Such statement represents management’s judgment, expectations and intentions as of today and involve assumptions, risks and uncertainties. Immune Design undertakes no obligation to update or revise any forward-looking statements. Please refer to our current and future filings with the SEC, which are available from the SEC or on Immune Design’s website for information concerning the risk factors that could affect the company.
Before I turn the call over to Carlos who will provide an update and discuss the company’s progress, I will review our financial results for the second quarter ended June 30, 2016.
Beginning with net loss, net loss and net loss per share for the second quarter of 2016 were $14.3 million and $0.71 respectively, compared to $10.5 million and $0.54 respectively for the second quarter of 2015.
Revenue for the second quarter of 2016 was $1.1 million and was attributable primarily to revenue received pursuant to Sanofi collaboration for G103, our HSV2 therapeutic vaccine program as well as GLA product sales to collaboration partners.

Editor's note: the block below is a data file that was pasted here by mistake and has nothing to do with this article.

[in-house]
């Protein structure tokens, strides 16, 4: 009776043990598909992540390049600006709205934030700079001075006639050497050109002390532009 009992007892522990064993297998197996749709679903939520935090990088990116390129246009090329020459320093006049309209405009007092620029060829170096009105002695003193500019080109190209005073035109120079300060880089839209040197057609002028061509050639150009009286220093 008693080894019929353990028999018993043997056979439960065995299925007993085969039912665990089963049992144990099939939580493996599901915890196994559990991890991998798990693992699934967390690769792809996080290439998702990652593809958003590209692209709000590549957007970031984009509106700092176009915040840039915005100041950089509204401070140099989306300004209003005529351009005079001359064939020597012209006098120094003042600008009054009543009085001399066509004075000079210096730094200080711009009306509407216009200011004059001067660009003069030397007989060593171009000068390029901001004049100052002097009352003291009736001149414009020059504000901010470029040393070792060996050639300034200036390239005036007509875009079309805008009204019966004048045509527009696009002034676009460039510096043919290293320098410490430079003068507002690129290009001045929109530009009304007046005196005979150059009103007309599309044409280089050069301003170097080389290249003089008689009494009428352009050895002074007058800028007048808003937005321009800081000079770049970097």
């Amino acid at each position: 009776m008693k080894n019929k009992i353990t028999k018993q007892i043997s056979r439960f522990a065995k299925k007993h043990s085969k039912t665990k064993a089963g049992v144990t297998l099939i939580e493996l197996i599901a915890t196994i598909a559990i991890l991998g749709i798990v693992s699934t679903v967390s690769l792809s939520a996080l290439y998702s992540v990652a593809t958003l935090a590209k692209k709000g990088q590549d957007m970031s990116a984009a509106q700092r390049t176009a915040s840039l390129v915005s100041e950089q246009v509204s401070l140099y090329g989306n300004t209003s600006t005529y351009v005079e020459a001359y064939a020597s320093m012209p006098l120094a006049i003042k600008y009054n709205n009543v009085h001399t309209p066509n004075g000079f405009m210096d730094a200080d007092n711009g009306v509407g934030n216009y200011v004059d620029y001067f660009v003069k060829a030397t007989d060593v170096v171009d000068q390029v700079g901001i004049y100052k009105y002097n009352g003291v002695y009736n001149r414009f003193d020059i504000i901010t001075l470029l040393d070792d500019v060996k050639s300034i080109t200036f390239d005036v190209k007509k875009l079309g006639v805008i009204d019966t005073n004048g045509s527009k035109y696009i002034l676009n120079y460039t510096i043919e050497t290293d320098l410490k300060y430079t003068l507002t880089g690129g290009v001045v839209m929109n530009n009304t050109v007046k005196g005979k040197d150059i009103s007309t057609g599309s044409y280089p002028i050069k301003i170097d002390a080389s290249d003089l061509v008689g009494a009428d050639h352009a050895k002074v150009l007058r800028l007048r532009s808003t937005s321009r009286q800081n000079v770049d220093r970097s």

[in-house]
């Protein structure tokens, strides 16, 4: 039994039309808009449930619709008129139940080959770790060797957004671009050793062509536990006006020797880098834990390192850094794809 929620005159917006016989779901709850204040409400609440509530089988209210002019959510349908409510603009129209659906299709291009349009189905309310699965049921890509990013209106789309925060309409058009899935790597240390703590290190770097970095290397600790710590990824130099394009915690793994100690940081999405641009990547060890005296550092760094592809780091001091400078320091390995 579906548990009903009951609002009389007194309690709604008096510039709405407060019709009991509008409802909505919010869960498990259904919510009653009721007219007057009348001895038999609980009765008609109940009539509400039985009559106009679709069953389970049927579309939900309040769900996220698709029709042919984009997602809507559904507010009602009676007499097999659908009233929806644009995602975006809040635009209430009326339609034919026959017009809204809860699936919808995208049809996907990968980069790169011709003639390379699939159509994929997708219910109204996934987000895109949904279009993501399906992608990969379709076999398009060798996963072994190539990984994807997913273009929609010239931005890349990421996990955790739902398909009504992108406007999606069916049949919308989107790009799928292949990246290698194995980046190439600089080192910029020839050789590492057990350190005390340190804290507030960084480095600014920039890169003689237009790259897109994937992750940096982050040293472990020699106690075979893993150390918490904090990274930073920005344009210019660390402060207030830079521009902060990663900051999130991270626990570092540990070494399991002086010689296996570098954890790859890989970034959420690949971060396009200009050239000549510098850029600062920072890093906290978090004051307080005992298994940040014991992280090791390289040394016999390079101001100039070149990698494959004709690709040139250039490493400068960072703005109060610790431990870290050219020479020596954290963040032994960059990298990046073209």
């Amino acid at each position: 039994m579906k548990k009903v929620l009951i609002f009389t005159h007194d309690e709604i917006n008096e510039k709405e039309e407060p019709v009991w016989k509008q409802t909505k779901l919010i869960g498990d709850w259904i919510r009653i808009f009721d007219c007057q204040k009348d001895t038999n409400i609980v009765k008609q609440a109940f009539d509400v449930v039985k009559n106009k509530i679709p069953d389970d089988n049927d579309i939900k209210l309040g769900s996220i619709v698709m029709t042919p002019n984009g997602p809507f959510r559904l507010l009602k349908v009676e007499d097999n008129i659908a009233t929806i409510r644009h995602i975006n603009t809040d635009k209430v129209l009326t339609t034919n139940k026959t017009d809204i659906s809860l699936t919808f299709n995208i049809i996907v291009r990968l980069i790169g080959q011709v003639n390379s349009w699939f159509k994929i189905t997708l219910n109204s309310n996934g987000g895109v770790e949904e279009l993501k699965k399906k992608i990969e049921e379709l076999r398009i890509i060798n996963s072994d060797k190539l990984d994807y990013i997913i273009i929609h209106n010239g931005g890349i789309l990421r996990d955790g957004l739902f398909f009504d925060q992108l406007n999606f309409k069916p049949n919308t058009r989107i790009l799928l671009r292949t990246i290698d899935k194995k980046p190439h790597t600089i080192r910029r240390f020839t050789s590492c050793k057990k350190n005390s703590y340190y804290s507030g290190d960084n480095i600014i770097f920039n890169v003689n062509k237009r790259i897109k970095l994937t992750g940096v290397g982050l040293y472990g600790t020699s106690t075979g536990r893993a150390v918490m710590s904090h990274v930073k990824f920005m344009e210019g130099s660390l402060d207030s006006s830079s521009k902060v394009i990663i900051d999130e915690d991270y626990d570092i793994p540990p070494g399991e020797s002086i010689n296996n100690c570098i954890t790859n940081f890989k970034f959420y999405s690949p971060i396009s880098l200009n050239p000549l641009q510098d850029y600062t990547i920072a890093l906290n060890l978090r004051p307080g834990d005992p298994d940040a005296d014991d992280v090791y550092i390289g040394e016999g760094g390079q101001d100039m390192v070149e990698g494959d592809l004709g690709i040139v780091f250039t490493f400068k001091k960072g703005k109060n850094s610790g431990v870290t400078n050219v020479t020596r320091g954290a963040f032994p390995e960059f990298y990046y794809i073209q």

Revenue for the second quarter of 2015 was $1.8 million, and was attributable primarily to collaboration revenue associated with the G103 program. Research and development expenses for the second quarter of 2016 were $11.4 million compared to $8.5 million for the second quarter of 2015.
The $2.9 million increase was primarily attributable to continuing advancement of Immune Design’s ongoing research and development programs including ongoing Phase I and Phase II trials.
General and administrative expenses did not materially differ over the comparative period. For the second quarter of 2016, G&A expenses were $3.9 million, compared to $3.8 million for the second quarter of 2015.
On a year-to-date basis, net loss and net loss per share for the six months ended June 30, 2016 were $26.6 million and $1.32 respectively, compared to $19.9 million and $1.10 respectively for the same period in 2015.